So, for my first post of the New Year, I want to share an FO from the end of 2017 that I think is my favorite project ever!

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This was my first ever stranded knitting project, Hogwarts During the Holidays by Emily Gaynier. It’s a free pattern that includes color charts for every Hogwarts house. Of course I had to have one to show my Ravenclaw pride, but I enjoyed knitting this so much that I almost want to make the other houses just for fun.

For this project, I used Patons Classic Wool Worsted; one 100g skein of each color was enough to finish the hat, add a cute pom-pom on top, and still have a little left over. I also altered the pattern a little. It called for one of those tucked brims, but I added visible ribbing instead. I liked the way it looked and it made the hat a little slouchier, which I thought was cute.

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I was so excited to try stranded knitting for the first time in a project. I’ve done little swatches to practice the technique before so I had a little confidence in my ability by the time I started this project. It still came out better than I thought it would! Even the inside of the hat came out nice and neat!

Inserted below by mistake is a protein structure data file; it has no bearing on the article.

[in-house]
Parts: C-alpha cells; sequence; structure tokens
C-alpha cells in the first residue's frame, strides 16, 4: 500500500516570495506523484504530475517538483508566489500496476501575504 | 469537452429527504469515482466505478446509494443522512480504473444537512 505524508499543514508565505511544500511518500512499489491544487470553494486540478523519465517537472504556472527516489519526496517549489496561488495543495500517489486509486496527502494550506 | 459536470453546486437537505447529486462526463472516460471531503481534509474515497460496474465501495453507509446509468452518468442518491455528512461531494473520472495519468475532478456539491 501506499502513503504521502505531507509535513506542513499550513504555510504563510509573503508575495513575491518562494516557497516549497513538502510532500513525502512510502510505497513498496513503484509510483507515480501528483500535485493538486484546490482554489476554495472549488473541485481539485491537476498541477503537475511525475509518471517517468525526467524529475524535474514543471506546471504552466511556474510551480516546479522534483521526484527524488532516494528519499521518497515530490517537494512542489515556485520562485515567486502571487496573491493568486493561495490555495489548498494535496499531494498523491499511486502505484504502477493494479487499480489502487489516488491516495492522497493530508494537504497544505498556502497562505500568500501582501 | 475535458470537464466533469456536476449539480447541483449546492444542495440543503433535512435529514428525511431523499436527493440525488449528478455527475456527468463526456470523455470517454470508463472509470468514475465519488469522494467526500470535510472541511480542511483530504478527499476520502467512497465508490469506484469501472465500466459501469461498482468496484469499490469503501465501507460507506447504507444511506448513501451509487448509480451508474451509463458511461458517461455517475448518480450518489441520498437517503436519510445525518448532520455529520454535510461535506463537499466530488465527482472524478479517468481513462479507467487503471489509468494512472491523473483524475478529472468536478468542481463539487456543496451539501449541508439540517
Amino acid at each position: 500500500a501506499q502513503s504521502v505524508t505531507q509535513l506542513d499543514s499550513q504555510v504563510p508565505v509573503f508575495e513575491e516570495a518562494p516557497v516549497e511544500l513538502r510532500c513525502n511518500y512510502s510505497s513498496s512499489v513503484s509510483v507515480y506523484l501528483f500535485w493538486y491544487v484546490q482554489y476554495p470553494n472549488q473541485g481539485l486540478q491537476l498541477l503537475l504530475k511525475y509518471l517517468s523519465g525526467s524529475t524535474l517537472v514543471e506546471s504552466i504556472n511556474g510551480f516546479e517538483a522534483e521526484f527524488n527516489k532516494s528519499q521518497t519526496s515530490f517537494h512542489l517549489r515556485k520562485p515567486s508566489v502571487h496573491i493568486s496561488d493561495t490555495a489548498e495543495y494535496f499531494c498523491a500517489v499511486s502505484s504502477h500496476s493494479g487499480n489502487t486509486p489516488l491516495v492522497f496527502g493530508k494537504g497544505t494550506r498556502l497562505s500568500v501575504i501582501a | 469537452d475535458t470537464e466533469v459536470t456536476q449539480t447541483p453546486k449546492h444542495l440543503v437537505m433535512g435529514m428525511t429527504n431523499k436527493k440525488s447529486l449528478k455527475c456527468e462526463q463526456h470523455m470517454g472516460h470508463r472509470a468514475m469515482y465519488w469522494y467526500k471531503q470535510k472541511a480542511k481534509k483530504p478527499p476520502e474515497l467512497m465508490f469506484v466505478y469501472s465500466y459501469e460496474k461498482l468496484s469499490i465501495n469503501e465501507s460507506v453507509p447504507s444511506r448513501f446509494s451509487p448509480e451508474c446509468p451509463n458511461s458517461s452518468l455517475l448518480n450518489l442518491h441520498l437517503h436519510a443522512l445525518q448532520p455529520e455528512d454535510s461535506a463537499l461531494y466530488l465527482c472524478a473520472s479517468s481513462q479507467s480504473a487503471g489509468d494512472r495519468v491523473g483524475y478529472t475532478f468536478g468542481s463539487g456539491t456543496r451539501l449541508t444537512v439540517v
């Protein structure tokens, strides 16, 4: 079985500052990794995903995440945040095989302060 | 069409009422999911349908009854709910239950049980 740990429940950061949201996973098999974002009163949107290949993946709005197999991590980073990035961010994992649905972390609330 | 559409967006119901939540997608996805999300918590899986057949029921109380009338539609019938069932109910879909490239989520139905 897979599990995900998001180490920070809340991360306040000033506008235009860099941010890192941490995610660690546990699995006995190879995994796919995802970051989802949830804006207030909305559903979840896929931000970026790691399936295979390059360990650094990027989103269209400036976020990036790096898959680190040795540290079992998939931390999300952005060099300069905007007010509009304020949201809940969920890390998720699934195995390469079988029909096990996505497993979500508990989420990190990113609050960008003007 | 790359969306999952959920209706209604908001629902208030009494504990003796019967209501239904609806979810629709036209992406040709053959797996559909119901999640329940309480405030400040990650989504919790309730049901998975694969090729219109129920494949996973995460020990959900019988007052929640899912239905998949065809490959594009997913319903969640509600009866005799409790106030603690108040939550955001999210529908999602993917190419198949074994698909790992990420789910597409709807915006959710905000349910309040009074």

If you are interested in stranded knitting, but aren’t sure where to start, I highly recommend the following videos:

VeryPink Knits Learn to Knit Fair Isle (3 part series)
Positioning the Yarns and Catching Long Floats by Knit Purl Hunter

I watched them when I was first dabbling in colorwork and again when I started to do this project. They really helped me wrap my head around what I was supposed to be doing.

I already have another couple projects lined up so I’ll be back soon with those!

Thanks for reading and happy new year! ❤

I love duplicate stitch!

I’ve dabbled in colorwork a little bit in the past, knitting up little swatches of fair isle or striping, but I’ve never attempted to incorporate colorwork into a project. Colorwork kind of terrifies me, to be honest. I’m afraid to ruin a perfectly good project and hours of labor because I’ve made it halfway through a project only to realize that I miscounted my rows or stitches, my design is off, or some other knitting mishap like that. I know it’s silly to think that way because I’ll never make progress if I don’t try. Which is why I’ve decided stick my toes in the water and see how it feels.